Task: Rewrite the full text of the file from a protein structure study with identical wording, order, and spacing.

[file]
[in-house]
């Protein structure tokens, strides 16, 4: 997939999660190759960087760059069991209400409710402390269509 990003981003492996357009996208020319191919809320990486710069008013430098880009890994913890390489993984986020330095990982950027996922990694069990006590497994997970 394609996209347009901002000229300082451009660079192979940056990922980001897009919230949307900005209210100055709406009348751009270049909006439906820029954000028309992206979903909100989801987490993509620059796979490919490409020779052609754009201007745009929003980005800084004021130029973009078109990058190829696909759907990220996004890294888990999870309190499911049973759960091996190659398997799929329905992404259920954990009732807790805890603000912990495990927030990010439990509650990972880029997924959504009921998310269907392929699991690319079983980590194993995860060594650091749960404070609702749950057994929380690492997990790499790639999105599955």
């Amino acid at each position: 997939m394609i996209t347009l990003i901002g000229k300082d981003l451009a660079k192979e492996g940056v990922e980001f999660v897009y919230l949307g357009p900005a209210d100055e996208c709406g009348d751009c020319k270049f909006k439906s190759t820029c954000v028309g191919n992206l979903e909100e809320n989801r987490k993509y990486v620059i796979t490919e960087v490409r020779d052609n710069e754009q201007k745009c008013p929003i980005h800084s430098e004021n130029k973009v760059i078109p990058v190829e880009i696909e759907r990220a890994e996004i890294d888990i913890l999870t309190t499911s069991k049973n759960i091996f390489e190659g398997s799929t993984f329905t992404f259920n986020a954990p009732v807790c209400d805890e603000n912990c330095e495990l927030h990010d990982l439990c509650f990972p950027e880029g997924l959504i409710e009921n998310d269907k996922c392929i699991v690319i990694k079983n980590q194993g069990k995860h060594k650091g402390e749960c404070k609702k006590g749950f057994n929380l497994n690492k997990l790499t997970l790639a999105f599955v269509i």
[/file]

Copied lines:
[in-house]
């Protein structure tokens, strides 16, 4: 997939999660190759960087760059069991209400409710402390269509 990003981003492996357009996208020319191919809320990486710069008013430098880009890994913890390489993984986020330095990982950027996922990694069990006590497994997970 394609996209347009901002000229300082451009660079192979940056990922980001897009919230949307900005209210100055709406009348751009270049909006439906820029954000028309992206979903909100989801987490993509620059796979490919490409020779052609754009201007745009929003980005800084004021130029973009078109990058190829696909759907990220996004890294888990999870309190499911049973759960091996190659398997799929329905992404259920954990009732807790805890603000912990495990927030990010439990509650990972880029997924959504009921998310269907392929699991690319079983980590194993995860060594650091749960404070609702749950057994929380690492997990790499790639999105599955």
């Amino acid at each position: 997939m394609i996209t347009l990003i901002g000229k300082d981003l451009a660079k192979e492996g940056v990922e980001f999660v897009y919230l949307g357009p900005a209210d100055e996208c709406g009348d751009c020319k270049f909006k439906s190759t820029c954000v028309g191919n992206l979903e909100e809320n989801r987490k993509y990486v620059i796979t490919e960087v490409r020779d052609n710069e754009q201007k745009c008013p929003i980005h800084s430098e004021n130029k973009v760059i078109p990058v190829e880009i696909e759907r990220a890994e996004i890294d888990i913890l999870t309190t499911s069991k049973n759960i091996f390489e190659g398997s799929t993984f329905t992404f259920n986020a954990p009732v807790c209400d805890e603000n912990c330095e495990l927030h990010d990982l439990c509650f990972p950027e880029g997924l959504i409710e009921n998310d269907k996922c392929i699991v690319i990694k079983n980590q194993g069990k995860h060594k650091g402390e749960c404070k609702k006590g749950f057994n929380l497994n690492k997990l790499t997970l790639a999105f599955v269509i």